21 Savage is no stranger to acts of humanitarianism. He has consistently been known to give back to his community in a major way. This time 21 is extending his efforts to give back by donating to the Southern Poverty Law Center. SPLC is the same non-profit civil rights organization that helped him with his battle against ICE. The SPLC has dedicated their time to “fighting hate and bigotry and to seeking justice for the most vulnerable members of our society.”
The rapper presented the SPLC with a $25,000 check that will ensure detained immigrants in the South will have access to legal counsel. Only about 17% of immigrants in Southeast detainment centers have access to an attorney during removal proceedings. The lack of legal representation leaves individuals vulnerable to family separation and deportation.
“21 Savage is making this donation public because everyday Americans need to know that ICE is using civil immigration detention as a weapon against immigrants, many of whom, like 21 Savage, have relief from deportation and are able to fix their immigration status,” immigration law attorney Charles H. Kuck said in a statement. “Creating oppressively adverse conditions of detention, like those in Irwin County, Georgia, far away from family and legal counsel, causes despair and hopelessness, and forces these men and women to give up on their immigration claims. The SPLC, through its Southeast Immigrant Freedom Initiative (SIFI) stands at the front line of this fight and supporting this effort lets all Americans know that the Constitution which protects the least of us, protects all of us.”
As most of us already know, 21 was arrested and detained by ICE earlier this year. This incident came about after a targeted operation in Atlanta. Immigration officials said the rapper—real name She’yaa Bin Abraham-Joseph—was born in the United Kingdom and was unlawfully present in the United States. ICE also referred to 21 as a convicted felon; his legal team disputed those claims.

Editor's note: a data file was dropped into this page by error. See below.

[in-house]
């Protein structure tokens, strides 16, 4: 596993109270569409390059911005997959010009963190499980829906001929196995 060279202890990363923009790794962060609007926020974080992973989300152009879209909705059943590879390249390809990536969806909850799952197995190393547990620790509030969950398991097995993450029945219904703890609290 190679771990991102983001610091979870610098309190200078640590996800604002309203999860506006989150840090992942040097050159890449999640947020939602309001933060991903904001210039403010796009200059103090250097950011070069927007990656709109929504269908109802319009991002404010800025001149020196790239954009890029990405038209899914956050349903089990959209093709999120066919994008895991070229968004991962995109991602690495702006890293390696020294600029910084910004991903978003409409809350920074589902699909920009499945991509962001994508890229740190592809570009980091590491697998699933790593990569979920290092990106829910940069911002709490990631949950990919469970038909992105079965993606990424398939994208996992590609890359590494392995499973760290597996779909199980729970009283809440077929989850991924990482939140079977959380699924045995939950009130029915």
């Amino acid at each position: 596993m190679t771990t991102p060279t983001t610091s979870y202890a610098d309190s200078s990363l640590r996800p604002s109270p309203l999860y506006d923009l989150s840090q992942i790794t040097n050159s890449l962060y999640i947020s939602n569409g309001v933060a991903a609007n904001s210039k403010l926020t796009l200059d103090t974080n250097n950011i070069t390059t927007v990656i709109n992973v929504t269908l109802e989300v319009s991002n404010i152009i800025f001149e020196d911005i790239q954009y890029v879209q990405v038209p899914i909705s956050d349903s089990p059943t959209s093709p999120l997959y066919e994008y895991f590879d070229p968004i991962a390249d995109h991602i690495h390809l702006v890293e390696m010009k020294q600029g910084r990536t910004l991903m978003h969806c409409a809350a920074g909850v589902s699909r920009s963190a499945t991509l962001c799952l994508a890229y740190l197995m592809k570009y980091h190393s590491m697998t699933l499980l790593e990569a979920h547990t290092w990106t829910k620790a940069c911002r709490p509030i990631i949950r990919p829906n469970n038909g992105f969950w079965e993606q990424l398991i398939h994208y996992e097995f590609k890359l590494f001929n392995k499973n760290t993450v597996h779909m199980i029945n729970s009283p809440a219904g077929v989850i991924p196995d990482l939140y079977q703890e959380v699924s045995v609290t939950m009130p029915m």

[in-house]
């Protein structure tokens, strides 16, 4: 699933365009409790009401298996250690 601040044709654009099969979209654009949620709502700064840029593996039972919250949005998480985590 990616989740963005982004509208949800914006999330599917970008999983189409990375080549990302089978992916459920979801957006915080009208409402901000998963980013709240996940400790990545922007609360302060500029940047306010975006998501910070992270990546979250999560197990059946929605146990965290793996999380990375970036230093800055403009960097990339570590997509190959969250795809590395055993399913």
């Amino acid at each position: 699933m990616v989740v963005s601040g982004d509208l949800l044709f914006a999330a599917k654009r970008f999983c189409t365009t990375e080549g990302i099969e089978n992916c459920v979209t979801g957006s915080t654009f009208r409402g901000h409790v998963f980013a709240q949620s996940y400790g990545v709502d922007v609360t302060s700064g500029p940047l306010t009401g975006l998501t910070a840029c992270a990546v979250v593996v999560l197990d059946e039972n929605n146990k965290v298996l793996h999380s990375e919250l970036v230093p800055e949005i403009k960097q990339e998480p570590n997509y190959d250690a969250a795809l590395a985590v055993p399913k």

“He’s not a convicted felon, so they reported that wrong, from their 2014 arrest,” attorney Jacoby Hudson said. “That arrest should be expunged. He has no felony convictions.”
21 Savage actually entered the U.S. legally at seven years old and didn’t leave until he went to visit the U.K. back in 2005. The rapper returned to the U.S. in July of that year under an H-4 visa, which expired in 2006. He reportedly applied for a visa in 2017; the application was still under review at the time of his arrest.
“I didn’t see my kids for almost two weeks,” 21 said in an interview with Paper magazine. “There are people in detention centers just sitting for months and even years not being able to see their families. Then some of those people just end up being sent off overnight to a place they ain’t never really lived and they don’t ever see their family after that.”
Big shoutout to 21 for still finding it a priority to help those in need despite his own personal struggles. He relates to what is going on at our borders on a different level and it is fitting that he offer aid to the helpless.